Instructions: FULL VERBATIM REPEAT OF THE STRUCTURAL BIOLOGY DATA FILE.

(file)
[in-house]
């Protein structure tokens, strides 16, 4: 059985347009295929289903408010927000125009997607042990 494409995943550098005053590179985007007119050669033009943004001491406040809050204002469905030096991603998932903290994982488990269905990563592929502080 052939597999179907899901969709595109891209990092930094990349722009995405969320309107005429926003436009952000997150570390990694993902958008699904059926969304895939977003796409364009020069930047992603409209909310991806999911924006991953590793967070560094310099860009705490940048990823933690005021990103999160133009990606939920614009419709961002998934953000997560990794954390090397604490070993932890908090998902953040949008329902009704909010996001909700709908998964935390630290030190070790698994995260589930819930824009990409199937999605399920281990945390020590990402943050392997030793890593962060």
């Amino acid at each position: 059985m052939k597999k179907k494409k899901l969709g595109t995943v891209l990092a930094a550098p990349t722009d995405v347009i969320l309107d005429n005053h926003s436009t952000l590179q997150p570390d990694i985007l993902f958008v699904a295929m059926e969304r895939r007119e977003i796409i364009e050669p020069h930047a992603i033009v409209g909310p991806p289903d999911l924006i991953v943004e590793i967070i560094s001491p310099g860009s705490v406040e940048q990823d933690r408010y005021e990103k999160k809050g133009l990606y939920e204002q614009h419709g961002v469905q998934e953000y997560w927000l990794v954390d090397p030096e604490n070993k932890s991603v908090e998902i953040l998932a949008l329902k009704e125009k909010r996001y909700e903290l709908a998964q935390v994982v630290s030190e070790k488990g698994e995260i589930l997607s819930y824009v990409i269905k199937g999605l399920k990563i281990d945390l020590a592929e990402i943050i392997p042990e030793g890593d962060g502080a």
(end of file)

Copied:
[in-house]
């Protein structure tokens, strides 16, 4: 059985347009295929289903408010927000125009997607042990 494409995943550098005053590179985007007119050669033009943004001491406040809050204002469905030096991603998932903290994982488990269905990563592929502080 052939597999179907899901969709595109891209990092930094990349722009995405969320309107005429926003436009952000997150570390990694993902958008699904059926969304895939977003796409364009020069930047992603409209909310991806999911924006991953590793967070560094310099860009705490940048990823933690005021990103999160133009990606939920614009419709961002998934953000997560990794954390090397604490070993932890908090998902953040949008329902009704909010996001909700709908998964935390630290030190070790698994995260589930819930824009990409199937999605399920281990945390020590990402943050392997030793890593962060």
């Amino acid at each position: 059985m052939k597999k179907k494409k899901l969709g595109t995943v891209l990092a930094a550098p990349t722009d995405v347009i969320l309107d005429n005053h926003s436009t952000l590179q997150p570390d990694i985007l993902f958008v699904a295929m059926e969304r895939r007119e977003i796409i364009e050669p020069h930047a992603i033009v409209g909310p991806p289903d999911l924006i991953v943004e590793i967070i560094s001491p310099g860009s705490v406040e940048q990823d933690r408010y005021e990103k999160k809050g133009l990606y939920e204002q614009h419709g961002v469905q998934e953000y997560w927000l990794v954390d090397p030096e604490n070993k932890s991603v908090e998902i953040l998932a949008l329902k009704e125009k909010r996001y909700e903290l709908a998964q935390v994982v630290s030190e070790k488990g698994e995260i589930l997607s819930y824009v990409i269905k199937g999605l399920k990563i281990d945390l020590a592929e990402i943050i392997p042990e030793g890593d962060g502080a």